Again, seeing your screenshots, this probably isn't what you are going for. Would probably also mess up any writing. Not sure.

Take care,
fingerman
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gamesthatcouldbeworse
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« Reply #13 on: March 25, 2016, 08:43:38 AM »

Yes, it could be an approach to render everything into a low resolution frame buffer and then blow it up to fill the screen.

Now I want to show the level editor. In the 90's I was fascinated of the 3DRealms Build-Engine and its easy to use editor. Then the engines changed to full 3D (Half Life, Unreal, Quake...) and the editors got very complex. I just wanted to have the option to add, move and scale some game elements and to change their texture.

The boxes are selected with the mouse (some are already grouped):


A box is moved around:


The texture is scaled:


The texture is changed:
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io3 creations
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« Reply #14 on: March 25, 2016, 12:19:39 PM »

Looks interesting! Smiley  Definitely has the C64 vibe. Smiley

Most of the images look good (i.e. fit the overall style) except the sharp the lines look this enemy

If it was farther away, I might not mind but it seems fairly close where the other enemies seemed to have thicker outlines.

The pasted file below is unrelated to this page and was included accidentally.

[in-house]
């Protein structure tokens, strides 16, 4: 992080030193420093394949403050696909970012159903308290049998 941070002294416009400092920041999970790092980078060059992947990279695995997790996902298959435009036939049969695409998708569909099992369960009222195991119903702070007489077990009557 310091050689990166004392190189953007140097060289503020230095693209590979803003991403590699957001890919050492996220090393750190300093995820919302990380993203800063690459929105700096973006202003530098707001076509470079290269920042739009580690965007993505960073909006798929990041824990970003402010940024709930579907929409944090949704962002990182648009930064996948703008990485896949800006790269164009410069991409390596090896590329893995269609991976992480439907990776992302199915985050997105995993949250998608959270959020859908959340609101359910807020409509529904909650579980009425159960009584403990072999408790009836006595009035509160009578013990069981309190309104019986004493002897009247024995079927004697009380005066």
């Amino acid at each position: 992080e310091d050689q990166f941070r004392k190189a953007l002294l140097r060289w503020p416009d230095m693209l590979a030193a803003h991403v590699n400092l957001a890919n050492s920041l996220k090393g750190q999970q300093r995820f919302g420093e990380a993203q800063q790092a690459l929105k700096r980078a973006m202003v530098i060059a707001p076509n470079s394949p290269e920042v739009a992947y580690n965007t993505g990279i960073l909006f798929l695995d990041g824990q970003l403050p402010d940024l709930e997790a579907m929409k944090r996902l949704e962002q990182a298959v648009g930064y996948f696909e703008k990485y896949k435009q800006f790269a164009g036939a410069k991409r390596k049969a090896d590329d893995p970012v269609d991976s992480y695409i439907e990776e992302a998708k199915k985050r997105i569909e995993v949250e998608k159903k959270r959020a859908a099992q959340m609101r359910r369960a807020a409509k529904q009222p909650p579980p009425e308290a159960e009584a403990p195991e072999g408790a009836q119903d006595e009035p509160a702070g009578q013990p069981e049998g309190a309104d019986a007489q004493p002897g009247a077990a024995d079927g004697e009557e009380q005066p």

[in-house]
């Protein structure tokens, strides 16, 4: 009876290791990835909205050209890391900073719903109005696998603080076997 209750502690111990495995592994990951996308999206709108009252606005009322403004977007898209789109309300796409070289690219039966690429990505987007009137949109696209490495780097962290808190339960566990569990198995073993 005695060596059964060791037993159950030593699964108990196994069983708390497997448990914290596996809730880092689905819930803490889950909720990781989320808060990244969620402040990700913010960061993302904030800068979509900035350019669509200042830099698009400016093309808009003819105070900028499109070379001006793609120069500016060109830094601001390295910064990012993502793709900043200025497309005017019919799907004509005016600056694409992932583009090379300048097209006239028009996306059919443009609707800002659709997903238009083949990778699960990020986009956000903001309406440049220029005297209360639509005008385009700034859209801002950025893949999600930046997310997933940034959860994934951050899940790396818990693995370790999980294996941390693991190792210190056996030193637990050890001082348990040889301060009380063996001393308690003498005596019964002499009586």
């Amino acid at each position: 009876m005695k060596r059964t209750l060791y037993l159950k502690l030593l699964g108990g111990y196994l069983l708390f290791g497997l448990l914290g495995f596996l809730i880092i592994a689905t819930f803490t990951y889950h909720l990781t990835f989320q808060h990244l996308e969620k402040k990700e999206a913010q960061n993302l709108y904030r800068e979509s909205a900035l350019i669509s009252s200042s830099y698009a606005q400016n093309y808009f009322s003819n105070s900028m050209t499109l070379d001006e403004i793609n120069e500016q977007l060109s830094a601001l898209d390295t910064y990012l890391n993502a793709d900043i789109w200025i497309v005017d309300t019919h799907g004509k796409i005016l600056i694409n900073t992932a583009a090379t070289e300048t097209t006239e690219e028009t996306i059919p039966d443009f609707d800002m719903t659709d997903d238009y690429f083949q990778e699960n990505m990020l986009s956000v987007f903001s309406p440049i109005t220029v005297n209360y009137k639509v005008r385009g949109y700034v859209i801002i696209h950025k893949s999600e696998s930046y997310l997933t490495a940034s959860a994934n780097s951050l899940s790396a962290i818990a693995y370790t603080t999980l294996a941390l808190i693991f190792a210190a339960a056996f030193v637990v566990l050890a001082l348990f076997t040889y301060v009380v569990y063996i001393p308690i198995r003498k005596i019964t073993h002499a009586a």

There's a game devlog for Cold Vengance https://forums.tigsource.com/index.php?topic=50060.20  that has similar pixel retro graphics style.  Might be useful for style inspiration/reference.


Funny, I was just thinking about one of my favourite C64 games of all time (that no C64 discussion can go without) the other day and here it is: Turrican  Grin



it's a big part of the c64 look
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fingerman
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« Reply #15 on: March 25, 2016, 01:34:00 PM »

Keep up the good work!

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« Reply #16 on: March 25, 2016, 08:17:48 PM »

I think the commodore 64 should only be used as a force for good and learning, this is much to violent for my children, I'm going to write a letter to my congressman. Good day sir or ma'am! GOOD DAY!
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gamesthatcouldbeworse
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« Reply #17 on: April 02, 2016, 12:08:12 PM »

As mentioned earlier I already composed several songs that hopefully complement the atmosphere of the game. I coded a simple synthesizer based on OpenAL that loads a soundsnippet and pitches it several times to create the half tones of a guitar. I am playing guitar for 20 years and it's easier for me to think in guitar tabs. The melody is scripted with the following enumeration: